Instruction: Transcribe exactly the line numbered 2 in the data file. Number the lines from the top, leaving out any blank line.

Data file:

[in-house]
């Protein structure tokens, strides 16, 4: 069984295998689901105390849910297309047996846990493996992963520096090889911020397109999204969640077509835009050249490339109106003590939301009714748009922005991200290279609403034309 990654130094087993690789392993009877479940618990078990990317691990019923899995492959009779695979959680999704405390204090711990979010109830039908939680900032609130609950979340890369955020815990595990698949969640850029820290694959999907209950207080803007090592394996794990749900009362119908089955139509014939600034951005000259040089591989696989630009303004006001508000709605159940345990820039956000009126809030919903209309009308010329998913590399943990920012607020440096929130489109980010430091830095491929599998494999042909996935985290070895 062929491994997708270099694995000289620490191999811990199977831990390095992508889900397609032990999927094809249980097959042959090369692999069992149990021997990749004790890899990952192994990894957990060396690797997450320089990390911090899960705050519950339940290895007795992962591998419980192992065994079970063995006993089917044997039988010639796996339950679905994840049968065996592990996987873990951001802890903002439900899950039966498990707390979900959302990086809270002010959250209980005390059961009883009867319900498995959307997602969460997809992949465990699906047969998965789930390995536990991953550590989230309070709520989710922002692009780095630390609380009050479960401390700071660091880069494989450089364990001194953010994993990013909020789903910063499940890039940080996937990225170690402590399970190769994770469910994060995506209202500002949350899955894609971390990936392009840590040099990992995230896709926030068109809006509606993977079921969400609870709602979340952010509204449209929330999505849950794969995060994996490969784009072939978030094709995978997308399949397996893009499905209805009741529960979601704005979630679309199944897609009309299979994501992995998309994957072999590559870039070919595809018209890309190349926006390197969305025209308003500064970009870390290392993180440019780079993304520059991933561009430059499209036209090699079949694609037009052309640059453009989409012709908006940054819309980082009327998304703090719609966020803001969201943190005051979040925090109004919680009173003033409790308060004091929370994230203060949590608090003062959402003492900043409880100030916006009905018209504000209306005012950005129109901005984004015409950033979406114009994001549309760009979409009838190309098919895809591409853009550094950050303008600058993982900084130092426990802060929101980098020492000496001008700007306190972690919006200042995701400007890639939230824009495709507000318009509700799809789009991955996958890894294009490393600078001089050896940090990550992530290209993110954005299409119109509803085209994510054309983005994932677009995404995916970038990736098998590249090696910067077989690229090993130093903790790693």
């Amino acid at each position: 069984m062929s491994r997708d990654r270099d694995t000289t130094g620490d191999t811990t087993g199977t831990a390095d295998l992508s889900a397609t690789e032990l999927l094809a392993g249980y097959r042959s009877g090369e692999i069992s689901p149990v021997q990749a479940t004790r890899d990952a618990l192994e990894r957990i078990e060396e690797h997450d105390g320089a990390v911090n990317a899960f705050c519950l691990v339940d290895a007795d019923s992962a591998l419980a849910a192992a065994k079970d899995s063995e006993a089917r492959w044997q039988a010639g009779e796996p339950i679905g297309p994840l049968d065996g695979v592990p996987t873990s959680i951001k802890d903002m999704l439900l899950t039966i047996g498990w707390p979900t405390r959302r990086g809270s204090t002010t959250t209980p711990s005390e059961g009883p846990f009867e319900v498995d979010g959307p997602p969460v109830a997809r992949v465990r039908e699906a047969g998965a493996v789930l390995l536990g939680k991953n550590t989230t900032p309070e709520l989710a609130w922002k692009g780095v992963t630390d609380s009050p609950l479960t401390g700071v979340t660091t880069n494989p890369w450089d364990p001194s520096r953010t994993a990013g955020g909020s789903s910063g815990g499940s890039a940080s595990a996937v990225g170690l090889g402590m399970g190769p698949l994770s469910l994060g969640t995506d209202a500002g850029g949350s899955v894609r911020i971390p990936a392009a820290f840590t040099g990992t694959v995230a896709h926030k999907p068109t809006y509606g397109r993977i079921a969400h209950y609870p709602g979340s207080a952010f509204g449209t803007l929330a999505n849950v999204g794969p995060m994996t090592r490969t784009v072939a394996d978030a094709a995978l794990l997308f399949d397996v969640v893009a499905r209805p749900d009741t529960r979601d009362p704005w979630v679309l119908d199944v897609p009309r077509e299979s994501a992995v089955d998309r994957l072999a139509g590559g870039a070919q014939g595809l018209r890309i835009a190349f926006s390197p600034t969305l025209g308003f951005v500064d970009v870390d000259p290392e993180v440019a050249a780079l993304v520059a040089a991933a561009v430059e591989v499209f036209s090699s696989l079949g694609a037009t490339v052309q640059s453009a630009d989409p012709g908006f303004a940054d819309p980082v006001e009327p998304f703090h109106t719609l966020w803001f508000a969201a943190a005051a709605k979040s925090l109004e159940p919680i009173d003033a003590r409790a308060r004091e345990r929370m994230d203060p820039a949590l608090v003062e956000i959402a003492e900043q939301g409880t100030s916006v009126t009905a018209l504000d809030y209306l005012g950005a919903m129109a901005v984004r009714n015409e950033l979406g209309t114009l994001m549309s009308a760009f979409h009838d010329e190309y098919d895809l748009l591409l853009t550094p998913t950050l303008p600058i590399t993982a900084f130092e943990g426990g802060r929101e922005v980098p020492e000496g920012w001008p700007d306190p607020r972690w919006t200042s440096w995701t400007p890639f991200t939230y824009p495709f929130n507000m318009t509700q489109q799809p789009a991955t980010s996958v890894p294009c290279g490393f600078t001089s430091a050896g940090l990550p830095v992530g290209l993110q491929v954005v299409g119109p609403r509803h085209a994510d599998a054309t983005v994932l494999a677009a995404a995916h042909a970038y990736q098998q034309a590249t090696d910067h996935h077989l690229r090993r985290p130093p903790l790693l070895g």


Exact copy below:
């Protein structure tokens, strides 16, 4: 069984295998689901105390849910297309047996846990493996992963520096090889911020397109999204969640077509835009050249490339109106003590939301009714748009922005991200290279609403034309 990654130094087993690789392993009877479940618990078990990317691990019923899995492959009779695979959680999704405390204090711990979010109830039908939680900032609130609950979340890369955020815990595990698949969640850029820290694959999907209950207080803007090592394996794990749900009362119908089955139509014939600034951005000259040089591989696989630009303004006001508000709605159940345990820039956000009126809030919903209309009308010329998913590399943990920012607020440096929130489109980010430091830095491929599998494999042909996935985290070895 062929491994997708270099694995000289620490191999811990199977831990390095992508889900397609032990999927094809249980097959042959090369692999069992149990021997990749004790890899990952192994990894957990060396690797997450320089990390911090899960705050519950339940290895007795992962591998419980192992065994079970063995006993089917044997039988010639796996339950679905994840049968065996592990996987873990951001802890903002439900899950039966498990707390979900959302990086809270002010959250209980005390059961009883009867319900498995959307997602969460997809992949465990699906047969998965789930390995536990991953550590989230309070709520989710922002692009780095630390609380009050479960401390700071660091880069494989450089364990001194953010994993990013909020789903910063499940890039940080996937990225170690402590399970190769994770469910994060995506209202500002949350899955894609971390990936392009840590040099990992995230896709926030068109809006509606993977079921969400609870709602979340952010509204449209929330999505849950794969995060994996490969784009072939978030094709995978997308399949397996893009499905209805009741529960979601704005979630679309199944897609009309299979994501992995998309994957072999590559870039070919595809018209890309190349926006390197969305025209308003500064970009870390290392993180440019780079993304520059991933561009430059499209036209090699079949694609037009052309640059453009989409012709908006940054819309980082009327998304703090719609966020803001969201943190005051979040925090109004919680009173003033409790308060004091929370994230203060949590608090003062959402003492900043409880100030916006009905018209504000209306005012950005129109901005984004015409950033979406114009994001549309760009979409009838190309098919895809591409853009550094950050303008600058993982900084130092426990802060929101980098020492000496001008700007306190972690919006200042995701400007890639939230824009495709507000318009509700799809789009991955996958890894294009490393600078001089050896940090990550992530290209993110954005299409119109509803085209994510054309983005994932677009995404995916970038990736098998590249090696910067077989690229090993130093903790790693």